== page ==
Referring again to FIG. 2A, the safety locking mechanism 100 is threaded into the hole 80 in the side plate and/or frame 20 from the inside of plate 23R and the revolver is reassembled. A selected drive means (not shown) adapted to mate with the socket 106 of the safety locking mechanism 100 is used to rotate the locking mechanism. The radius 60 that is milled in the side of the rearward portion of the hammer 26 is adapted to mate with the flat cylindrical button 104 when the hammer 26 and the flat cylindrical button 104 are brought into contact. When the safety locking mechanism 100 is installed and is turned clockwise to a "locked" position such that it can no longer be turned by the selected drive means, the flat cylindrical button 104 is extended into the path of the hammer 26 at the milled radius 60 and acts as a hammer block, thus preventing the hammer 26 and, consequently, the trigger 34 from operating.
Referring now to FIG. 4, within the frame 20 is a cylinder locking bolt 50 that is movable horizontally as viewed in an internal milled slot in the frame 20 (FIG. 1) under the control of the thumbpiece 28. When the thumbpiece 28 is moved toward the left, a projection 52 moves along the axis 24 forcing a cylinder latching center pin (not shown) out of engagement with the frame 20 and allowing the cylinder 22 (FIG. 1) to be swung out or pivoted about its axis 32 for loading. When the cylinder 22 is swung back or closed, the spring loaded center pin pushes the cylinder locking bolt 50 to the right normally sufficiently far that the projecting or enlarged end 54 of the cylinder locking bolt 50 clears the operating path of the hammer 26. The cylinder locking bolt 50 according to the present invention includes a tab 70 which projects inward into revolver R. As shown in FIG. 5, when the safety locking mechanism 100 is turned clockwise to the "locked" position, the flat cylindrical button 104 is extended into the path of the tab 70 of the cylinder locking bolt 50 such that the cylinder locking bolt 50 cannot be moved to the left and thus the cylinder 22 cannot be unlocked.
Therefore, when the safety locking mechanism 100 is turned clockwise to a "locked" position, the flat button 104 is extended into the paths of both the hammer 26 and the cylinder locking bolt 50, preventing the hammer 26 from being cocked and preventing the cylinder 22 from being unlocked. When the safety locking mechanism 100 is turned counterclockwise to an "unlocked" position, the flat button 104 is retracted from the paths of the hammer 26 and the cylinder locking bolt 50, and the revolver R functions as originally intended by the manufacturer. Thus, the present invention virtually disables the weapon when in the locked position. The selected drive means is required to move the safety locking mechanism between the "locked" and "unlocked" positions, thereby rendering the weapon virtually childproof in the "locked" position. Furthermore, the addition of the present invention to a premanufactured weapon requires minimal modification to the weapon.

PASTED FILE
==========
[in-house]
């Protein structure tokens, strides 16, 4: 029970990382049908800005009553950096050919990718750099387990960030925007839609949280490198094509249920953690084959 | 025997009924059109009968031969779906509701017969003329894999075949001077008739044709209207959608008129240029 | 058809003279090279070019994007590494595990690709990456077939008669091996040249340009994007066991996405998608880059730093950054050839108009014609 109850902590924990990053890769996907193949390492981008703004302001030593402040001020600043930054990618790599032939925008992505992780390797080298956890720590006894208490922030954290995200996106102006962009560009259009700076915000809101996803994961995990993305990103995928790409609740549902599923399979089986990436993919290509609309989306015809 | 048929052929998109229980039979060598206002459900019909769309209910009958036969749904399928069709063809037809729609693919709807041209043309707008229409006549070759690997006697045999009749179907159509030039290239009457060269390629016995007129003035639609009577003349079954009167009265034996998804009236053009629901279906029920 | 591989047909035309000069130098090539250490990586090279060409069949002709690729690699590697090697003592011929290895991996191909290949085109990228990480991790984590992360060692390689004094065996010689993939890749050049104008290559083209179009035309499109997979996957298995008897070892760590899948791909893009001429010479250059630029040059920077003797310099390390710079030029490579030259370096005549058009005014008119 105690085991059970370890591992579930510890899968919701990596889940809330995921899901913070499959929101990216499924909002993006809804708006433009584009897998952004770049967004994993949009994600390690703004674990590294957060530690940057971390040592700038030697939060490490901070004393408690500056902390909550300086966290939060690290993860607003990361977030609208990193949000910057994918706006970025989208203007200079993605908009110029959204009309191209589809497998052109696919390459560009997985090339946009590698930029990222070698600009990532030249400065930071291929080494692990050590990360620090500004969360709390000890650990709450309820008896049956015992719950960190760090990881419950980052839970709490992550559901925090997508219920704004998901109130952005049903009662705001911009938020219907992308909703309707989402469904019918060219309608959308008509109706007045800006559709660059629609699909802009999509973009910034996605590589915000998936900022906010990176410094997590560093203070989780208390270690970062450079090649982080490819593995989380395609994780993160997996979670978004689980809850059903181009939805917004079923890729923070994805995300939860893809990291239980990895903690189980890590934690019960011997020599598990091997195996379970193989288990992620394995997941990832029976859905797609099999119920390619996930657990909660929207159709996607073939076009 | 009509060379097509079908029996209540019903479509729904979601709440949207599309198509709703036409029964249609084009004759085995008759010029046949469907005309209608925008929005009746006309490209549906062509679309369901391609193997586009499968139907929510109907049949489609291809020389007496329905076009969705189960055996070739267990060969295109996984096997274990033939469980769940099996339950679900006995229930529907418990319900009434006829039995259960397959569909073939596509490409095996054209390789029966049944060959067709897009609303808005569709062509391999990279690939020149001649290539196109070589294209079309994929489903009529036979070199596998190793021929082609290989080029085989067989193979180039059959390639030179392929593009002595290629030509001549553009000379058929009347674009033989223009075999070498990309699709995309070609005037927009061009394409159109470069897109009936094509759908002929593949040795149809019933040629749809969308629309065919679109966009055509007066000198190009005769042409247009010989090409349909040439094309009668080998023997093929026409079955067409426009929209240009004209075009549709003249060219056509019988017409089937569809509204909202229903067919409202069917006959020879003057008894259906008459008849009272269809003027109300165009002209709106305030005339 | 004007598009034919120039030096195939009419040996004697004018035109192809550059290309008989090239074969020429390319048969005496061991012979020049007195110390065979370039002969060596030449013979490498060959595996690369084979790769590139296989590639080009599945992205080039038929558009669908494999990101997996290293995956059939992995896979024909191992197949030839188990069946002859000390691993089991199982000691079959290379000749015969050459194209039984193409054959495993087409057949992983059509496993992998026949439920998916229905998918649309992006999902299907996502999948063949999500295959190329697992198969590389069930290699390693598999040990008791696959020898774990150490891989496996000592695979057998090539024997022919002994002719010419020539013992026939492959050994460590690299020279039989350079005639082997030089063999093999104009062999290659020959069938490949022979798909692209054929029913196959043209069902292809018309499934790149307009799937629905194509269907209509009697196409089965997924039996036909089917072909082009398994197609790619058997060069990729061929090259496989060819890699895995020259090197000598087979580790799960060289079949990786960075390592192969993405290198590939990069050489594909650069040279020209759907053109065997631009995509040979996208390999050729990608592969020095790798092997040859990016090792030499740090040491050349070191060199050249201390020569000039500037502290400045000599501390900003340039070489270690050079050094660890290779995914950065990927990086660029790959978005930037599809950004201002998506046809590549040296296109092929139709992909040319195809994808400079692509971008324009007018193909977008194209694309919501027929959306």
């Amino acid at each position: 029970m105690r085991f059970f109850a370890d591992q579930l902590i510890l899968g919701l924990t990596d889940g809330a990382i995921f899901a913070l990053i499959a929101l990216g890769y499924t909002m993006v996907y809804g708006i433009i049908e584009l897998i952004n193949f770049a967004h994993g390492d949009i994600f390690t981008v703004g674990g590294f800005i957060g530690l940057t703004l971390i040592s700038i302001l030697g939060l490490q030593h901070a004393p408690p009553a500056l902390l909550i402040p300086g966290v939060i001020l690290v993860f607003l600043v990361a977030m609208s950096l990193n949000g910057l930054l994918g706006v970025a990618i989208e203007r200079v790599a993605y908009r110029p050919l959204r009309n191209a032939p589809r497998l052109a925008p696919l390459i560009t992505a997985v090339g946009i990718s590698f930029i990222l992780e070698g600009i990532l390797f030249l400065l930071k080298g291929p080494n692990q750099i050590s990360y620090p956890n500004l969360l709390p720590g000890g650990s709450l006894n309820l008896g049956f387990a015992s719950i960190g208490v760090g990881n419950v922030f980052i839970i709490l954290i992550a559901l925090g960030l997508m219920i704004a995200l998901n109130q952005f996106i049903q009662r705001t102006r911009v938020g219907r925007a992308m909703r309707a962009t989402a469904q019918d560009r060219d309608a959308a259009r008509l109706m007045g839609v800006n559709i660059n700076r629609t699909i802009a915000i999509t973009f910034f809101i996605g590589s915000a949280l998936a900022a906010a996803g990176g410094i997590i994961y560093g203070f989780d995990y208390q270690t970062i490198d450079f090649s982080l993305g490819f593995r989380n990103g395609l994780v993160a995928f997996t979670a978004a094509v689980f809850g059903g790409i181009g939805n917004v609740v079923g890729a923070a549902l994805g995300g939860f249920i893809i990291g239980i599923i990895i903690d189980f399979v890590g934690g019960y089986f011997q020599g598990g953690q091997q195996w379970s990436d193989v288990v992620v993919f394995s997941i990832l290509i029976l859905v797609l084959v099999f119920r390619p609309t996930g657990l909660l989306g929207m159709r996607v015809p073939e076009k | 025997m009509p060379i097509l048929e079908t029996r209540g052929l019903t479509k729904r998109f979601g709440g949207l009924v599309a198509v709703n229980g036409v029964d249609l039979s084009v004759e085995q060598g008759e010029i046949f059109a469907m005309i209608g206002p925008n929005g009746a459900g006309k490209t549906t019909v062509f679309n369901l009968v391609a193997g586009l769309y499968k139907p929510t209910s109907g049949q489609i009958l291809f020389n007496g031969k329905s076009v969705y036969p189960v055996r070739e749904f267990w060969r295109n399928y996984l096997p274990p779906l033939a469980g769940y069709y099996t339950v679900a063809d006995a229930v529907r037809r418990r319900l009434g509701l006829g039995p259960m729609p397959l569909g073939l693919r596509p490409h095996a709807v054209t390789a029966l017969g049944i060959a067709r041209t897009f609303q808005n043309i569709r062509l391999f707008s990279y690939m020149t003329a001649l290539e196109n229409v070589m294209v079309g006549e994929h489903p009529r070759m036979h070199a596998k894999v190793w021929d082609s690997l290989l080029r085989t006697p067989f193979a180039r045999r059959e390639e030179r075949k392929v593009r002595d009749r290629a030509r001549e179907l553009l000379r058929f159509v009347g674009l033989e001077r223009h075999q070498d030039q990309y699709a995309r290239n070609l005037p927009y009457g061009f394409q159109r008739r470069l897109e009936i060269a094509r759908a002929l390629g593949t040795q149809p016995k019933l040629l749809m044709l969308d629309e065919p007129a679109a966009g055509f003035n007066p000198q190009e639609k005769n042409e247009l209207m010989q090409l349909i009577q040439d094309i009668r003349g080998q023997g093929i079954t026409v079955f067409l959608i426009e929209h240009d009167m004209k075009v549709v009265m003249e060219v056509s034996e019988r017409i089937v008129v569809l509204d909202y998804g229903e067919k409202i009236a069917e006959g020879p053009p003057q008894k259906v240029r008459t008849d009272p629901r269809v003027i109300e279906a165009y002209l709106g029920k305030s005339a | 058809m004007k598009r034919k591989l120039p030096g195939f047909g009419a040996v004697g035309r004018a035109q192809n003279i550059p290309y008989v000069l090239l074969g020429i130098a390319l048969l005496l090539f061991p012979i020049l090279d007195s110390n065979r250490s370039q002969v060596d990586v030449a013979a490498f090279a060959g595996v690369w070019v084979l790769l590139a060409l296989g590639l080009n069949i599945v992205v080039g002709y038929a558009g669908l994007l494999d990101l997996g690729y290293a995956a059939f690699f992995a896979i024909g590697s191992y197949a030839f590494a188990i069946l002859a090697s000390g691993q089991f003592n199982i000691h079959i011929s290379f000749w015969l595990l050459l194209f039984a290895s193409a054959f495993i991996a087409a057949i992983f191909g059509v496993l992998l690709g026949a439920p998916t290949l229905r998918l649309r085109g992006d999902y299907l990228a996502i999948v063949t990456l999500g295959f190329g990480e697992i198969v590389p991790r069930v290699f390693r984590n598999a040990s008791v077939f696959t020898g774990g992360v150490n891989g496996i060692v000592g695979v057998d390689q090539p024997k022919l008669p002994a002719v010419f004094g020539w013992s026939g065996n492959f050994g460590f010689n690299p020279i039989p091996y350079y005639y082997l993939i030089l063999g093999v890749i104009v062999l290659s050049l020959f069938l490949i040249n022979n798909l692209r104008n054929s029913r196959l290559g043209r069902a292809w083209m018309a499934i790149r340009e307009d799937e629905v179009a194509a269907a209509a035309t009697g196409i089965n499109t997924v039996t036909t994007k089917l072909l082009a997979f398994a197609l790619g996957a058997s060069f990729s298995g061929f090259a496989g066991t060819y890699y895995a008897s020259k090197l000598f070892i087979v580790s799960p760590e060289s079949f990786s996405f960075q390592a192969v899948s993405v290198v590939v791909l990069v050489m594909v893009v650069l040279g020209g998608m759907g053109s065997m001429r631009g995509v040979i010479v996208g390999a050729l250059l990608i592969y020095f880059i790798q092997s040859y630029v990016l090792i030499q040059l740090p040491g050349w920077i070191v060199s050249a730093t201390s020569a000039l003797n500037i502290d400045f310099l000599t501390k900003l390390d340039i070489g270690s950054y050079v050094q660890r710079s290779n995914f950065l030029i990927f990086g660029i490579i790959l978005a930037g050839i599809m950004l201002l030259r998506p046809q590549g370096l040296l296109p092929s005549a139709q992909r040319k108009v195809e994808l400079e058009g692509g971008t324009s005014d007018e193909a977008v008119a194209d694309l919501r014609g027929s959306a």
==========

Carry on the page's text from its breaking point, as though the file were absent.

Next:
The description given here is intended to illustrate the preferred embodiment of this invention. It is possible to make various changes to the details of the apparatus without departing from this invention. It is intended that all such variations be included within the following claims.
|Cited Patent||Filing date||Publication date||Applicant||Title|
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|Citing Patent||Filing date||Publication date||Applicant||Title|
|US5042185 *||May 2, 1990||Aug 27, 1991||Justice Sr Jerry P||Semi-automatic pistol safety lock apparatus|
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|US5910003 *||Sep 29, 1997||Jun 8, 1999||Forjas Taurus S/A||Locking device for guns|
|US6301816 *||May 27, 1999||Oct 16, 2001||Saf-T-Hammer Inc||Firearm trigger lock|
|US6418653||Dec 7, 2000||Jul 16, 2002||Shaun K. Bowles||Rotary activated gun locking mechanism|
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|US7036258||Aug 11, 2003||May 2, 2006||Lanny Ray Lee||Passive safety block|
|USD787006 *||Jan 18, 2016||May 16, 2017||Kimber Ip, Llc||Cylinder release button for a revolver|
|USD788253 *||Jan 18, 2016||May 30, 2017||Kimber Ip, Llc||Cylinder for a revolver|
|U.S. Classification||42/70.11, 42/66|
|May 27, 1994||FPAY||Fee payment|
Year of fee payment: 4
|Jun 23, 1998||REMI||Maintenance fee reminder mailed|
|Nov 29, 1998||LAPS||Lapse for failure to pay maintenance fees|
|Feb 9, 1999||FP||Expired due to failure to pay maintenance fee|
Effective date: 19981127